Males were first observed emerging at the site 7 August (Fig. 3). Females began to appear in small numbers and matings were observed. Male numbers began to fall around 10 August, and males became hard to find for the last set of experiments in which they were used on 3 September. We left the site on 17 September; while female foraging and burrow digging was still underway, no males had been seen for 14 days. Female density and activity seemed to be decreasing. Mating was observed as soon as females began to emerge on 7 August, peaked approximately on 13 August, then fell off quickly, no further matings being observed after 18 August.

Figure 3. 

The timing of male emergence, female emergence and mating in Sphecius convallis.

The first burrow was observed on 14 August (Fig. 4). Their numbers increased rapidly to a peak of nearly 1600 by 30 August, but decreased steadily afterward.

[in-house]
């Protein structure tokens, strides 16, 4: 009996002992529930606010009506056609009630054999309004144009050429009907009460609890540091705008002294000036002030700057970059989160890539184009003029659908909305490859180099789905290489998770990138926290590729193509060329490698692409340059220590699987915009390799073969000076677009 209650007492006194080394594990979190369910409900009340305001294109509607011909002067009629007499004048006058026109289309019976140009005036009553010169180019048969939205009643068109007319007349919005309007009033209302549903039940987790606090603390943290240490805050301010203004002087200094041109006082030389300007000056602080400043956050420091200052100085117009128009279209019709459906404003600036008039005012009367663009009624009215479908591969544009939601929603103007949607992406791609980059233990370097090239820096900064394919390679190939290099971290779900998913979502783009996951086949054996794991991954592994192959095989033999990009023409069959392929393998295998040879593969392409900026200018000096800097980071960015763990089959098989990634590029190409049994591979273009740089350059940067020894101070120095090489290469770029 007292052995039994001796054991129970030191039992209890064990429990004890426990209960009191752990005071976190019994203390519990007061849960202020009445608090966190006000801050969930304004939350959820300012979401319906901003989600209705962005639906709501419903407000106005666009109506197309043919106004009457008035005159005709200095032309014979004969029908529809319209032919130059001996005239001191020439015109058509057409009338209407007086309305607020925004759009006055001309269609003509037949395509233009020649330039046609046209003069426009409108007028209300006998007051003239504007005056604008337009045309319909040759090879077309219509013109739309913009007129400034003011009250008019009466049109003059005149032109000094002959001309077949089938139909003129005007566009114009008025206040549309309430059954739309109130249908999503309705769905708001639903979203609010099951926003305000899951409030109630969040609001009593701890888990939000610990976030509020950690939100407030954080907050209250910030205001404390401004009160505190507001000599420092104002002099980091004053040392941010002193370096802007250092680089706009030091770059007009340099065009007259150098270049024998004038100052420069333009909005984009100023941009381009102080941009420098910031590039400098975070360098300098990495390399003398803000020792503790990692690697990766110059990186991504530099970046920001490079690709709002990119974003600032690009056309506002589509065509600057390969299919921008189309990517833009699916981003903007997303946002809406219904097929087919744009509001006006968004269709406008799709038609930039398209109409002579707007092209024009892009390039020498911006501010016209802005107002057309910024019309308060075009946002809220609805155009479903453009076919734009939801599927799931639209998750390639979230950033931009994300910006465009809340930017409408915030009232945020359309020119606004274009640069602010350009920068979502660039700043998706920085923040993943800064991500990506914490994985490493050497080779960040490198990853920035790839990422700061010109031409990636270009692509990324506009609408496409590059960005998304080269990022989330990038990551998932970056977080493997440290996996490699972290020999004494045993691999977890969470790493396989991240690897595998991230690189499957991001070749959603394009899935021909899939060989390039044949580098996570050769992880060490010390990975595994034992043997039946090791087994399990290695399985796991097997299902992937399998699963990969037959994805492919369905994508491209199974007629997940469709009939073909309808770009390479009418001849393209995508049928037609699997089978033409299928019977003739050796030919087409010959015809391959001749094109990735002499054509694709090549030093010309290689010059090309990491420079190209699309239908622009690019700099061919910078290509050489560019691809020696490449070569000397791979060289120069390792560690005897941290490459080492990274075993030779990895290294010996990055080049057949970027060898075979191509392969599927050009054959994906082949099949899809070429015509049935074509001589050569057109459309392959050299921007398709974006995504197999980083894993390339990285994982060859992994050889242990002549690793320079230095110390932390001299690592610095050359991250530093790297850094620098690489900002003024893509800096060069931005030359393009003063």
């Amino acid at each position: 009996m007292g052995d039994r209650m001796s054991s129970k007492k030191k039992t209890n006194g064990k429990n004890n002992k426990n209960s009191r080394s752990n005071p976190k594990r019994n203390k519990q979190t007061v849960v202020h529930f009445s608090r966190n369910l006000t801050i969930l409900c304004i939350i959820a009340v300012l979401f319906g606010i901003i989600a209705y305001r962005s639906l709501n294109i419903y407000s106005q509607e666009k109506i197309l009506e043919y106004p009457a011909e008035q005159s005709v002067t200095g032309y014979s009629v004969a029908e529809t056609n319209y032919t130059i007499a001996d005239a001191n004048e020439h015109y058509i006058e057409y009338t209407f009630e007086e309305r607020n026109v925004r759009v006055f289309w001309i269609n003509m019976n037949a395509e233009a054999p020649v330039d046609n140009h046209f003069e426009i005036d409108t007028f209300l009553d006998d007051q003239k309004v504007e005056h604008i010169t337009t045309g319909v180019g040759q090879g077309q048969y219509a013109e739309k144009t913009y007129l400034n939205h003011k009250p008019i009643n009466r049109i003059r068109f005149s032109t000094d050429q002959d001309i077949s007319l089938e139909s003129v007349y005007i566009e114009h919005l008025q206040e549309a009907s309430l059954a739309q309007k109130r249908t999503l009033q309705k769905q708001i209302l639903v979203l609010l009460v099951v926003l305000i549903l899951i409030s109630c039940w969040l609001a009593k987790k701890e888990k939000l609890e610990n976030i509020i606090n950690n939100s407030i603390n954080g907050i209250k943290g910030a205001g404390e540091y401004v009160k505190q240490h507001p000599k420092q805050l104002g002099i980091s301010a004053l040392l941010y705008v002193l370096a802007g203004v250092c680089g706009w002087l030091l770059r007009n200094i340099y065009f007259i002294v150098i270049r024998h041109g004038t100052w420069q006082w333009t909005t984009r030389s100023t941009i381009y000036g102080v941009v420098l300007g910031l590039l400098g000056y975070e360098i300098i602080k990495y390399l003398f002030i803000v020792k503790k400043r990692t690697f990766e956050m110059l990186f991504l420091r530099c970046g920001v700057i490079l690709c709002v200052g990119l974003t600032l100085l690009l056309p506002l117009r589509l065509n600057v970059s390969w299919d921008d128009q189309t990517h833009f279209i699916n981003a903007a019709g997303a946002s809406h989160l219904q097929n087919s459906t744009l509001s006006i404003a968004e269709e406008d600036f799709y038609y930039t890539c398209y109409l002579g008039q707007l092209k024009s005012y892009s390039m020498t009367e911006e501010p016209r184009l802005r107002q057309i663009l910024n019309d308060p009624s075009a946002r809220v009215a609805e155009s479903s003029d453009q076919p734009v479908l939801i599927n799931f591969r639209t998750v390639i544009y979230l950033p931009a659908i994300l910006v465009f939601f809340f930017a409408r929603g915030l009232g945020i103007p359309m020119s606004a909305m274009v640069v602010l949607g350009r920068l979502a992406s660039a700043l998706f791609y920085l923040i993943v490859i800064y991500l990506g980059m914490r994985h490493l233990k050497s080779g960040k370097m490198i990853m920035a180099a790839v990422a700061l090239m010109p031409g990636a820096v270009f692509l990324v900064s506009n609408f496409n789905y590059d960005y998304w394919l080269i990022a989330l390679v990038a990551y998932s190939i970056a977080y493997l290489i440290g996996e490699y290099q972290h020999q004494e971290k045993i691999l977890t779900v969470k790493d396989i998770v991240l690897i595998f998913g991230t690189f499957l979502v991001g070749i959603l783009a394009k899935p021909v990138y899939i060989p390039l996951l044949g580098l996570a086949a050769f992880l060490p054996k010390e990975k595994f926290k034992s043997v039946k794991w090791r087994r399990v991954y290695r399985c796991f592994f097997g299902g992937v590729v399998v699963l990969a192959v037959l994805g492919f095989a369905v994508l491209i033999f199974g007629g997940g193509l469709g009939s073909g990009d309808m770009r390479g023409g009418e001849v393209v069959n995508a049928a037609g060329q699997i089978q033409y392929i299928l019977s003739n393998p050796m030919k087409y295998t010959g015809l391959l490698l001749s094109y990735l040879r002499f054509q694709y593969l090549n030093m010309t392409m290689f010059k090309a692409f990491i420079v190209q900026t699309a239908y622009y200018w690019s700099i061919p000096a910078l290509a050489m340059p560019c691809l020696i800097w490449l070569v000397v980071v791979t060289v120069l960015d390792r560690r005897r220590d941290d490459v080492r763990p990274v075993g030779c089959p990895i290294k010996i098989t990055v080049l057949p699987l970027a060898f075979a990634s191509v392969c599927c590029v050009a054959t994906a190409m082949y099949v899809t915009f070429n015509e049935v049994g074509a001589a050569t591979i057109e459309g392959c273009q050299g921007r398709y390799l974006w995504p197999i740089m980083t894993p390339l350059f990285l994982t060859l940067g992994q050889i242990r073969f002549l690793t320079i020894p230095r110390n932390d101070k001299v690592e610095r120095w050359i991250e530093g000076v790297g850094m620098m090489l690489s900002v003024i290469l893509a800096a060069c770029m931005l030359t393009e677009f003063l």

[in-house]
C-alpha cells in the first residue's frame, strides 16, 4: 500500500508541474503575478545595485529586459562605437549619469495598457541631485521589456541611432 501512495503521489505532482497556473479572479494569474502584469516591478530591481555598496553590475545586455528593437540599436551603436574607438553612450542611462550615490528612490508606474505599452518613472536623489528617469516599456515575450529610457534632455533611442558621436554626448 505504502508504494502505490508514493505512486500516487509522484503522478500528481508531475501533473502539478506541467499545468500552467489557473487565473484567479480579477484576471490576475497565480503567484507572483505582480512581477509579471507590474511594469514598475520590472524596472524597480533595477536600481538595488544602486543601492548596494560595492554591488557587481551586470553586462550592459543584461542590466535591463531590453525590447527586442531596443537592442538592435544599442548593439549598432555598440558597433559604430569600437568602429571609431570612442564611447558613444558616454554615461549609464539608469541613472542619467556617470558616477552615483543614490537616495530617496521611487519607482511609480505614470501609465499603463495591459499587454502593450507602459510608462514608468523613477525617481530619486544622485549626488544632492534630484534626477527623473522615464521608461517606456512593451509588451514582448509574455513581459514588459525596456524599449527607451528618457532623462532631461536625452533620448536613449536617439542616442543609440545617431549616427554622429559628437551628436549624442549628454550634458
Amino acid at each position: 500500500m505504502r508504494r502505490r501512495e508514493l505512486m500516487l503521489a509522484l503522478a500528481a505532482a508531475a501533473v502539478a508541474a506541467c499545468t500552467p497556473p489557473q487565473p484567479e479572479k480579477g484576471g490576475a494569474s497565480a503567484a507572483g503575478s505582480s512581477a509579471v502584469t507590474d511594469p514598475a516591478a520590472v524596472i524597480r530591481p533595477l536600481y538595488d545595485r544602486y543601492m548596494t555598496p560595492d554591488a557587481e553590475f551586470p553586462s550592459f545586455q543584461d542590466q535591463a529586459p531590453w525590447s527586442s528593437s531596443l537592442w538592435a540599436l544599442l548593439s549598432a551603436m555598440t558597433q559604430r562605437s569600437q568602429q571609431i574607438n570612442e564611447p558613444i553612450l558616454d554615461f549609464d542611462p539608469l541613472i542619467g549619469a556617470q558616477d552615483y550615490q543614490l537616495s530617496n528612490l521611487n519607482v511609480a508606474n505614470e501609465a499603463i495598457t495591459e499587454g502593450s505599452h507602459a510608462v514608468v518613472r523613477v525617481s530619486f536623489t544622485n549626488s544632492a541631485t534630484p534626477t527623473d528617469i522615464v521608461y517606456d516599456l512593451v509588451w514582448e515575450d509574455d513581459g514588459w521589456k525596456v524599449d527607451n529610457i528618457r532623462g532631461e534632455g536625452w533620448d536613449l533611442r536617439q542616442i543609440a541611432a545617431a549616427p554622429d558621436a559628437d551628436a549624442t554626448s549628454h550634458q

Figure 4. 

The timing of burrow construction in Sphecius convallis.


S. convallis at Ruby, AZ, removed soil at a rate of 1.46 g/min dry mass, while S. speciosus in Easton, PA, digs at a rate of 0.98 g/min (Coelho and Holliday 2008). These data exclude lapses when wasps were assumed to be loosening soil in the burrow. While the Ruby wasps took longer between digging bouts, their gross digging rate (1.33 g/min dry mass, which includes such intermissions) was still greater than even the net rate of Easton wasps with intermissions excluded. Hence, the rate of soil removal at Ruby is 48% higher than at Easton.

Sap tree census

There was considerable activity among cicada killers feeding at sap trees. A great deal of bumping and brief fighting between individuals, and, occasionally, other species, occurred as insects attempted to access the site of the sap flow (Fig. 5).